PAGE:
At the beginning of the pandemic, the government believed the long-term impact of the virus was similar to known respiratory illnesses, like the flu. But it soon became clear that coronavirus operates differently, which is why they adopted a flu pandemic model.
In the latest figures, the Office for National Statistics released data showing that long Covid is limiting the ability of 1.2 million people in the UK to undertake day-to-day activities.
The long-term impacts of coronavirus are increasingly noted by experts and survivors. A December 2021 study found that less than three in 10 patients admitted to hospital with Covid reported they felt fully recovered one year after recovery.
So what is long Covid and why does it happen to some patients and not others?
What is long Covid?
The NHS describes long Covid as the lasting symptoms of the virus that remain after the infection is gone.
Sufferers report a huge spectrum of problems beyond the 12 NHS Covid symptoms (including persistent cough, fever, headaches, aching muscles and loss of taste or smell). These include fatigue, breathlessness, 'brain fog,' memory loss, lack of concentration, and depression. It is not thought that people are infectious for the long period, but just suffer long-term effects.
Although the term is still colloquial rather than universally medically-approved – several celebrities including actors Alyssa Milano and Emma Samms have shared experience of issues like hair loss – there is increasing scientific evidence to support the idea of a long illness.
The Zoe Covid study estimates that 1-5 per cent of people who get Covid experience debilitating symptoms, to the point where they can’t carry out their usual activities, for 12 weeks or more.
Additionally, research from Italy published in the Journal of the American Medical Association, reported that nearly nine in 10 patients (87 per cent) discharged from a hospital in Rome were still experiencing at least one symptom 60 days after onset.
They found that 13 per cent of the 143 people were completely free of any symptoms, while 32 per cent had one or two symptoms, and 55 per cent had three or more.
Why is Covid lasting longer for some people?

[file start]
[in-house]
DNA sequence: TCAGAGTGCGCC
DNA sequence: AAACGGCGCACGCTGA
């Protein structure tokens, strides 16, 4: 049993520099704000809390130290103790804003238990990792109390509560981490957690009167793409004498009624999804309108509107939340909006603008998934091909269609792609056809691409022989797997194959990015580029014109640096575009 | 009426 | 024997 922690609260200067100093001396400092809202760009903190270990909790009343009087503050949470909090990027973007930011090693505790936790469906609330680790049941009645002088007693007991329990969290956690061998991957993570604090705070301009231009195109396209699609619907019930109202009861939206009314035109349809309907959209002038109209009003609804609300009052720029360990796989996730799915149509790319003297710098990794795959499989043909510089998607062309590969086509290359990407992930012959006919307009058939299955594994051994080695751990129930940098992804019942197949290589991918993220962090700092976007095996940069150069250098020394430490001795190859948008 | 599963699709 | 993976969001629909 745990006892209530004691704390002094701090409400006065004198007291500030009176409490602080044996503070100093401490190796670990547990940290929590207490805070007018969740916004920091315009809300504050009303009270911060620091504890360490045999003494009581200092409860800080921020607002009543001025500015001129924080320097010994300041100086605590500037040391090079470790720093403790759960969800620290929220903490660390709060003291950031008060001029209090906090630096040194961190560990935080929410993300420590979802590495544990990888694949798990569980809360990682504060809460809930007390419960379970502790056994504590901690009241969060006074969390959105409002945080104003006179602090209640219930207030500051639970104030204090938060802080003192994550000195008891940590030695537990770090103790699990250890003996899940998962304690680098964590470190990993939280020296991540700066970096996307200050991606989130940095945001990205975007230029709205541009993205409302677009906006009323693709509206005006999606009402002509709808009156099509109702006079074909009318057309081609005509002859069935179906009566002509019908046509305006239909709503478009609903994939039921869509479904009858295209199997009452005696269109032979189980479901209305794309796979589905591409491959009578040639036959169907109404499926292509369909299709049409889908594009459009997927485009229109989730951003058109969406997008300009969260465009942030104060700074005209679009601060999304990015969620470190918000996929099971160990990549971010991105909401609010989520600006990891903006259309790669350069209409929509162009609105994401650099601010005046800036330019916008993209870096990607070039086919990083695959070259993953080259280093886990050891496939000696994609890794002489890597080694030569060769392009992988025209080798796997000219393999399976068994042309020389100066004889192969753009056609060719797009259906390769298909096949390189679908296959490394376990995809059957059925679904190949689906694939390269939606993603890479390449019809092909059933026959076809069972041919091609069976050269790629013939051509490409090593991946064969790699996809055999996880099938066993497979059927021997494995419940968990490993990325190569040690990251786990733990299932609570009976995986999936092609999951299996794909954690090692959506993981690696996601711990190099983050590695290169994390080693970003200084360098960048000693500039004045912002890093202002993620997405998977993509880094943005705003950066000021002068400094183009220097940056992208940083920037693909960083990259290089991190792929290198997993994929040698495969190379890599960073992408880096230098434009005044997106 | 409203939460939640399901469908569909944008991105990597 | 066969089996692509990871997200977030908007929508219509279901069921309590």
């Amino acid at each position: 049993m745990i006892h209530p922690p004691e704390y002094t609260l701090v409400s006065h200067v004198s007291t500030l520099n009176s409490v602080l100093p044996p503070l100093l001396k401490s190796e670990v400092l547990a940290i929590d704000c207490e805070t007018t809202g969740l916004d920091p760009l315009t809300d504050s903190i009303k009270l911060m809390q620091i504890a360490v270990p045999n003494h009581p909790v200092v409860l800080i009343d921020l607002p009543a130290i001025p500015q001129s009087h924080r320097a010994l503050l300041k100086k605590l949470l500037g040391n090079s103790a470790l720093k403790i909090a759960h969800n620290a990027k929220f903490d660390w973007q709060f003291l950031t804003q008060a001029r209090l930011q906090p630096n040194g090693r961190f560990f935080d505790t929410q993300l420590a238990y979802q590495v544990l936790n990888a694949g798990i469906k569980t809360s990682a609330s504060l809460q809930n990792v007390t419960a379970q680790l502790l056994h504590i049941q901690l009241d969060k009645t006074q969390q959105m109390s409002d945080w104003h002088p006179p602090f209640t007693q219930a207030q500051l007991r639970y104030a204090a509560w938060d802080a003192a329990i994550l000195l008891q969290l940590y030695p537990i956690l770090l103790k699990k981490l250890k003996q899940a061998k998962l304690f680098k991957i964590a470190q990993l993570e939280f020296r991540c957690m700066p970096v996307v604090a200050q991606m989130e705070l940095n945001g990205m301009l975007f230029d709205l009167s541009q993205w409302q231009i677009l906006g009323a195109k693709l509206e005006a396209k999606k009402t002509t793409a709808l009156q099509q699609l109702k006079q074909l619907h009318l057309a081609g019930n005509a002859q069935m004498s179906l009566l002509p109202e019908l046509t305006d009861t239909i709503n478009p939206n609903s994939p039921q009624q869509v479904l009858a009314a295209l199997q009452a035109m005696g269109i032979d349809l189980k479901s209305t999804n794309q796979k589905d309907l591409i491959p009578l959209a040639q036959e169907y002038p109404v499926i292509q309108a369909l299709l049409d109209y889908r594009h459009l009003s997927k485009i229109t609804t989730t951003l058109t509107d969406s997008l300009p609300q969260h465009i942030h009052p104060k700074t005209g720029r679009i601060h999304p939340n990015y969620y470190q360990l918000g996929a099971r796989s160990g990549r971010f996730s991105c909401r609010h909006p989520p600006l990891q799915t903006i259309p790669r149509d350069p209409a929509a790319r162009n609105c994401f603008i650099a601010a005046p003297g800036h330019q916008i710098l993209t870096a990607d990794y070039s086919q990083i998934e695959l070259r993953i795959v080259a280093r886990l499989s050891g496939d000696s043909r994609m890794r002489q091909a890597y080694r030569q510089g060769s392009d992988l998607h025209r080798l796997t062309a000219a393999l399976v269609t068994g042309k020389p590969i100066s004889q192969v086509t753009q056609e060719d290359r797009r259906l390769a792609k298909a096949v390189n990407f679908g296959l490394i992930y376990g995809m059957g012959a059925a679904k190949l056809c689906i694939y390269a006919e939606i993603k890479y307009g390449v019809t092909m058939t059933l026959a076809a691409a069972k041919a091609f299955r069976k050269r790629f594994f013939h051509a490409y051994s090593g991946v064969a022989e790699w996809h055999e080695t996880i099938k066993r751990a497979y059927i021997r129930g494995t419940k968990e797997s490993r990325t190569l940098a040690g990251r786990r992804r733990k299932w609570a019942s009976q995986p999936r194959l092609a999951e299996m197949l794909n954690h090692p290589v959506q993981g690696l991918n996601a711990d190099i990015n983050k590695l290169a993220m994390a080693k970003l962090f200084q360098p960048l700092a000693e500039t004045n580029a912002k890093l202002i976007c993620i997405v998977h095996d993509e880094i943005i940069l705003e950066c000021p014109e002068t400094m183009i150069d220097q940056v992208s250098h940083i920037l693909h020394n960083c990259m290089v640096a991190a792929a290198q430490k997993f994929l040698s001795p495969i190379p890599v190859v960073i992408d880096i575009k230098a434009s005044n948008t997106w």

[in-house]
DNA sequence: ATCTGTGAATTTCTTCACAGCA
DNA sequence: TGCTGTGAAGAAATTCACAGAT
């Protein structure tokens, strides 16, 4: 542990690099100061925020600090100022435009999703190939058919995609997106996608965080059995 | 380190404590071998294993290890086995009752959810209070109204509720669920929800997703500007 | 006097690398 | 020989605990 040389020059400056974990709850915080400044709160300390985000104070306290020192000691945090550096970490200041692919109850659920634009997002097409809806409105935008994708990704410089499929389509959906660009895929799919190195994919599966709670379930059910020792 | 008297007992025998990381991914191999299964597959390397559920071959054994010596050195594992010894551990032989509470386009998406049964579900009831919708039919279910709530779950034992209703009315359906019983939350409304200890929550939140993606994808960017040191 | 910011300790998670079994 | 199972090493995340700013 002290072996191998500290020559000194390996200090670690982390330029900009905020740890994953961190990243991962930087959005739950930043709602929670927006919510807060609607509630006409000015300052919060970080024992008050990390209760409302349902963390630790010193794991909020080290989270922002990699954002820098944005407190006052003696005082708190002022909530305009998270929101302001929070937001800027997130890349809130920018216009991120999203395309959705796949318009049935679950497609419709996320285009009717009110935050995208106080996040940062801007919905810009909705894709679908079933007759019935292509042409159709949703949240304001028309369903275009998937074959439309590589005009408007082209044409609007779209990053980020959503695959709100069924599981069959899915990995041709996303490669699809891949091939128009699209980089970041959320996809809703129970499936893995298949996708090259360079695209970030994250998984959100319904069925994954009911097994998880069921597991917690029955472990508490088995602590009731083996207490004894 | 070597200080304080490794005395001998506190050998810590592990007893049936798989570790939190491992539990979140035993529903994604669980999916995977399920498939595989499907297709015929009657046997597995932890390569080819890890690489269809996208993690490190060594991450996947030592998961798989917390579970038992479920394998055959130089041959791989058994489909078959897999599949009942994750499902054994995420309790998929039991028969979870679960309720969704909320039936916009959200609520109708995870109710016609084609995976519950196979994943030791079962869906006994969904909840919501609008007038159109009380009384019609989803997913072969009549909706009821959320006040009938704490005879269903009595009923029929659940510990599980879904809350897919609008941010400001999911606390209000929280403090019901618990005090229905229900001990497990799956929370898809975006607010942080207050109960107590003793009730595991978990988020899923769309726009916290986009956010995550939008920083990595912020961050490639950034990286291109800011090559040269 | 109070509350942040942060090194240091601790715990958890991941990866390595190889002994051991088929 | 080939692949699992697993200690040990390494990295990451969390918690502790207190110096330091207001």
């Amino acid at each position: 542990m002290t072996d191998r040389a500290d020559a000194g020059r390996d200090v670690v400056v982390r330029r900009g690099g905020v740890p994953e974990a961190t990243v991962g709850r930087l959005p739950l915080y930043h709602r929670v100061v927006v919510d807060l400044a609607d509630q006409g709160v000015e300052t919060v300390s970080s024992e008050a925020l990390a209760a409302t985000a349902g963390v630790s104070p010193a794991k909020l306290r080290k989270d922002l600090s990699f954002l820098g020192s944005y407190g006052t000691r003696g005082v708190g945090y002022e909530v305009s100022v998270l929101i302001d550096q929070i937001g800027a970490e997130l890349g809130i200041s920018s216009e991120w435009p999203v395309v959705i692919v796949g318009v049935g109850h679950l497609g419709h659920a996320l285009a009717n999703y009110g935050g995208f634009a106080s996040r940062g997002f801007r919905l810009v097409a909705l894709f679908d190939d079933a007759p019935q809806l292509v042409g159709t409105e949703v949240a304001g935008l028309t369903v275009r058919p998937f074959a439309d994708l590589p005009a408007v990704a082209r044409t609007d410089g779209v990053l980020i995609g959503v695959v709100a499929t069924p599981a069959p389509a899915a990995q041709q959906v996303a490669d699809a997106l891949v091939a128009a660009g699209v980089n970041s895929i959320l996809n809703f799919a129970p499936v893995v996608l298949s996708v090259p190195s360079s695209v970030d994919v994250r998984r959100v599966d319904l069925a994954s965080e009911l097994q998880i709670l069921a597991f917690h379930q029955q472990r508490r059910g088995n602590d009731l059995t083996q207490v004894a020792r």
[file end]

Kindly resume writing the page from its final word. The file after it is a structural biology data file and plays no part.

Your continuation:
The Royal College of General Practitioners said it expects GPs to see an influx of patients with "lingering" illnesses but there is less certainty as to why some people suffer for longer.
A 2020 report from King’s College London suggested that those with longer-term symptoms could be related to the severity: “Evidence is mounting that some people who have had relatively mild symptoms at home may also have a prolonged illness.
“Although we know that lasting fatigue can sometimes follow other viral infections, detailed mechanistic insight is, for the most part, lacking. An ongoing viral infection in lung, brain, fat or other tissue may be one mechanism. A prolonged and inappropriate immune response after the infection has been cleared might be another."
And a previous study into post-illness chronic fatigue showed that some patients may just be biologically predisposed to such a response. "When a chemical called interferon-alpha was given to people as a treatment for hepatitis C, it generated a flu-like illness in many patients and post-viral fatigue in a few.
Researchers have studied this “artificial infection response” as a model of chronic fatigue. They found that baseline levels of two molecules in the body that promote inflammation – interleukin-6 and interleukin-10 – predicted people’s subsequent development of chronic fatigue, said the report.
What help is available for people with long Covid?
Patients in hospital with coronavirus should be offered a follow-up as early as four weeks after developing the illness to check for symptoms of long-Covid.
Guidance drawn up by health officials across the UK states that the long-term effects of the virus can be “significant”.
The guidelines were developed collaboratively by the National Institute for Health and Care Excellence (NICE), the Scottish Intercollegiate Guidelines Network (SIGN) and the Royal College of General Practitioners (RCGP).
The NHS has also launched a Covid-19 rehab service. Your Covid Recovery Service, for people who have been suffering with the long-term effects of the virus.
Anyone concerned about their symptoms, or who would like to be referred to the service should contact their GP.
Your doctor should offer an initial consultation and provide access to any further assessments for care.
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